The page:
By Carrie LaFrenz 15 March 2021
When Carlo Montagner – the founder of Australia’s largest independent specialist pharmaceutical company – was buying a new sofa at Harvey Norman he saw a Latitude Financial Group sign, and it sparked an idea.
A year on, his company, Specialised Therapeutics Australia, has signed a new deal with the IPO hopeful, which will provide interest-free payment plans for up to two years for a genomic test for breast cancer that costs $5000.
Carlo Montagner, founder of Specialised Therapeutics Australia, says the company has been rejected six times by the federal government after seeking reimbursement for a commonly prescribed genomic breast cancer test. Arsineh Houspian
The multi-gene test, known as the Oncotype DX Breast Cancer Assay, predicts a patient’s likely benefit from chemotherapy and the overall risk of breast cancer recurrence. It is able to determine whether an early breast cancer patient needs chemo, or whether she can be safely treated with hormone therapy alone. Without this test, many women might go though chemo unnecessarily.
“I thought if people can spend $4000 or $5000, or even $7000 purchasing sofas or a barbecue – everyday items – why can’t they take advantage of a similar interest-free payment plan for an item that is going to benefit their health, which is far more important,” Mr Montagner told The Australian Financial Review.
STA has been rejected six times by the federal government after seeking reimbursement for this commonly prescribed test, approved by the TGA. Mr Montagner said as a result, he had to seek novel ways for women to finance this assay.
After seeing the Latitude sign in the home and electronics retailer, Mr Montagner contracted several possible lenders, including buy now, pay later players Zip and Afterpay, which do offer dental plans.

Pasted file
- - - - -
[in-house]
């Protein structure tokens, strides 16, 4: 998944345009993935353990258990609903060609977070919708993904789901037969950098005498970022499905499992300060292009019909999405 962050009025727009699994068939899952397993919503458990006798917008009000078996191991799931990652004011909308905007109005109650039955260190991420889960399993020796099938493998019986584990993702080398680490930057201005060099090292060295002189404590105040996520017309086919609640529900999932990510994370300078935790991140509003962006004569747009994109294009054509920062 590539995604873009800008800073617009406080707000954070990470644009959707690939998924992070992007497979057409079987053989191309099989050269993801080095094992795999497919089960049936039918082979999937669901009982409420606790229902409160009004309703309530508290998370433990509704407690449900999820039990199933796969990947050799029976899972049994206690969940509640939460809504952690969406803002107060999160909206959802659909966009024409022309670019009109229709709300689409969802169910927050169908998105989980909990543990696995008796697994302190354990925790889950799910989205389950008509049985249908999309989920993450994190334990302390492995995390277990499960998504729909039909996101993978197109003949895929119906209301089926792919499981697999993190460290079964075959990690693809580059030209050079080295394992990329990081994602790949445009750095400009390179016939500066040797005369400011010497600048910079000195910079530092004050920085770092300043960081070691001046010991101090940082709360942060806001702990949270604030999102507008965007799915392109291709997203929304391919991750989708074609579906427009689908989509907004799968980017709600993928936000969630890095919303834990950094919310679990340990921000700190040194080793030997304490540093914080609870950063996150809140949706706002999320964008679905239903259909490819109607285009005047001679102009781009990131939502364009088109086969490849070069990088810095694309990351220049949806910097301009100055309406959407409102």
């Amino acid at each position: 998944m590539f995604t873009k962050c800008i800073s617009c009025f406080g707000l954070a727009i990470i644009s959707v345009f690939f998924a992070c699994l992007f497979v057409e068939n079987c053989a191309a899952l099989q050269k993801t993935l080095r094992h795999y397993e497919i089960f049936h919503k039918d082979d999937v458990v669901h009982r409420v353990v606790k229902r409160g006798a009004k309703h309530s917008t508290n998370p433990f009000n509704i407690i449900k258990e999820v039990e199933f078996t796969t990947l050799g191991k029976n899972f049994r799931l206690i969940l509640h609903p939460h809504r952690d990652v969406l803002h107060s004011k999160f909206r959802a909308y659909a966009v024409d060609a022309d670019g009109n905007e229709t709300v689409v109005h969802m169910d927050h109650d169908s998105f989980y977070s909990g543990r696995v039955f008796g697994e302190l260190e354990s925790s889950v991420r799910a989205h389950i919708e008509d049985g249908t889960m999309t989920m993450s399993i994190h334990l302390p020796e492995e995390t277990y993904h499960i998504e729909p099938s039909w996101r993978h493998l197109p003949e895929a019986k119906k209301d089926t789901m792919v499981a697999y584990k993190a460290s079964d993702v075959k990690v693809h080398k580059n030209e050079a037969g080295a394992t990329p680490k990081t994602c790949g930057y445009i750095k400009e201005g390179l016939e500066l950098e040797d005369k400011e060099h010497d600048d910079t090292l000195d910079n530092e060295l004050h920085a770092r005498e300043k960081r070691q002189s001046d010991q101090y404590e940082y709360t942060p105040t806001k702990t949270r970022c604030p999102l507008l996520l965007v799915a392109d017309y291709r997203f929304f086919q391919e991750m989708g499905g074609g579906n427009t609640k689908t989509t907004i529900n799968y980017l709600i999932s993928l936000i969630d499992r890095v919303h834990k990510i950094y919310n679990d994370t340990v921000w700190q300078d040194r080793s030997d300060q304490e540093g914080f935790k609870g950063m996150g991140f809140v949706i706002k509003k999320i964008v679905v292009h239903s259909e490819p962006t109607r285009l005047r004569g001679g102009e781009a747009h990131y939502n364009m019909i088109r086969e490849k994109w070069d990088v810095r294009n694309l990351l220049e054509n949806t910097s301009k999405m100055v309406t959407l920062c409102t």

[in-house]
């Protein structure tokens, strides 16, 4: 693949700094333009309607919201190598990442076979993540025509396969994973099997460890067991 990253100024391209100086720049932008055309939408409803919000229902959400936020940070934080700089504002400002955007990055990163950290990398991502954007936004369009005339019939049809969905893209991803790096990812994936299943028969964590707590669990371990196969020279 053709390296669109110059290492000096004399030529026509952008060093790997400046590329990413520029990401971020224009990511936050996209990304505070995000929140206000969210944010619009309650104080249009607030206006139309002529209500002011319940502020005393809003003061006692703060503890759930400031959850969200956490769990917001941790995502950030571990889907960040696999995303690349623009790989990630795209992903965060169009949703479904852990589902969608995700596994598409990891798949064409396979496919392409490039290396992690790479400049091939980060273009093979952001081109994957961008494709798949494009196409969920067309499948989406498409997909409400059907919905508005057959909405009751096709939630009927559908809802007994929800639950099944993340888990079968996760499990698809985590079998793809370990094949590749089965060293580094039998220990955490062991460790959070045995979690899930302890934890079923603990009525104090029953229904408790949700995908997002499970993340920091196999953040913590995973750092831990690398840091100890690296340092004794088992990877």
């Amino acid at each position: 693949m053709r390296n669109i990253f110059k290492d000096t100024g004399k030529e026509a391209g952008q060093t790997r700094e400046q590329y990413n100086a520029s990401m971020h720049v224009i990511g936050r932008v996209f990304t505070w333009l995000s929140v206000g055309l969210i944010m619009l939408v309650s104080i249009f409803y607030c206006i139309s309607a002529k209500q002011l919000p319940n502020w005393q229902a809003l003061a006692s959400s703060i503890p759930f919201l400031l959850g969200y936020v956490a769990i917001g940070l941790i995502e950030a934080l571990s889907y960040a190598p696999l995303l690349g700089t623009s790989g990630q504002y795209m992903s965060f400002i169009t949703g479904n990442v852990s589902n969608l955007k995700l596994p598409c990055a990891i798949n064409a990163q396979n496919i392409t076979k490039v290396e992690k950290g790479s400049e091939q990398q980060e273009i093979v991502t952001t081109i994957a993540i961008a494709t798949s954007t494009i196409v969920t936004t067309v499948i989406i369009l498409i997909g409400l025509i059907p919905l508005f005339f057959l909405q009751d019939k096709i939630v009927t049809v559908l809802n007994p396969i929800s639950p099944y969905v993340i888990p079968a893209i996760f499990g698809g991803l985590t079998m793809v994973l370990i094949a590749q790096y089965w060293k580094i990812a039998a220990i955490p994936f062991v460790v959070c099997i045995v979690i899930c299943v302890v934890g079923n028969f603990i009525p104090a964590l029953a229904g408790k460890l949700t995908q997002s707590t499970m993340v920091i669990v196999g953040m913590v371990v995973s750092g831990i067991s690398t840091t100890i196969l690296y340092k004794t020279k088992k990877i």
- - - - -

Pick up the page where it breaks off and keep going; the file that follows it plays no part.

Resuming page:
“We are entering uncharted territory here. Zip and Afterpay had a cap of $2000, and they were risk averse,” Mr Montagner said.
“This is a pilot, exclusive arrangement with Latitude for a breast cancer assay that helps women make that decision, whether they should or shouldn’t have chemotherapy. If this goes well, then we would like to advance this into our other cancer therapies.”
Credit plans in oncology have always been a tricky space due to the perceived risk associated with cancer patients. But the women who are eligible for Oncotype DX are typically “healthy” apart from breast cancer diagnosis; have been diagnosed early and are typically under 65 years old.
Only about 300 women a year in Australia are accessing this test, but 3000 out of the 18,000 women a year diagnosed with breast cancer should be getting it.
Mr Montagner added some women seeking the genomic test but who did not have the disposable income to cover it, would be willing to pay by credit card, break into their superannuation or dip into the equity of their home.
Mr Montagner is still trying to get federal Health Minister Greg Hunt’s attention on the matter (he has also spoken to his local member, Treasurer Josh Frydenberg).
“This test is reimbursed on every international cancer treatment guideline around the world,” Mr Montagner said. “Australia is an absolute outlier here. This is being prescribed by cancer experts in Australia every day.”
STA pays a sliding merchant service fee based on the payment plans women choose from six, 12, 18 or 24 months. No fee is paid by the oncologist, but there is a $99 annual card fee paid by the patient.
As a new customer with Latitude, the women would have to go through traditional credit history checks. This is a regulated product under the Credit Act. Patients will pay no interest, provided monthly repayments of up to $208 are met.
Latitude’s instalment payments product has done well, thanks to the growth in sales at retailers such as Harvey Norman, but the pair have been criticised for pushing a credit card with an eye-watering interest rate of 22.74 per cent.
Latitude, which is owned by buyout group KKR, alternative investor Varde, Deutsche Bank and now Japan’s Shinsei Bank, declined to comment. The group already provides payment plans in audiology, cosmetics and dental segments.
This agreement is a first in oncology and expected to pave the way for other pharma companies to follow suit and find alternate ways for patients to access new therapies and technologies that are not yet reimbursed via the PBS.
STA is an independent pharma company supplying specialty medicines (mostly in oncology and haematology) in Australia, New Zealand and south-east Asia.
The company was founded 12 years ago by Mr Montagner and his wife Bozena Zembrzuski, who brought a chemo medicine called Abraxane to Australia that has since become one of the most successful chemotherapies commercialised here.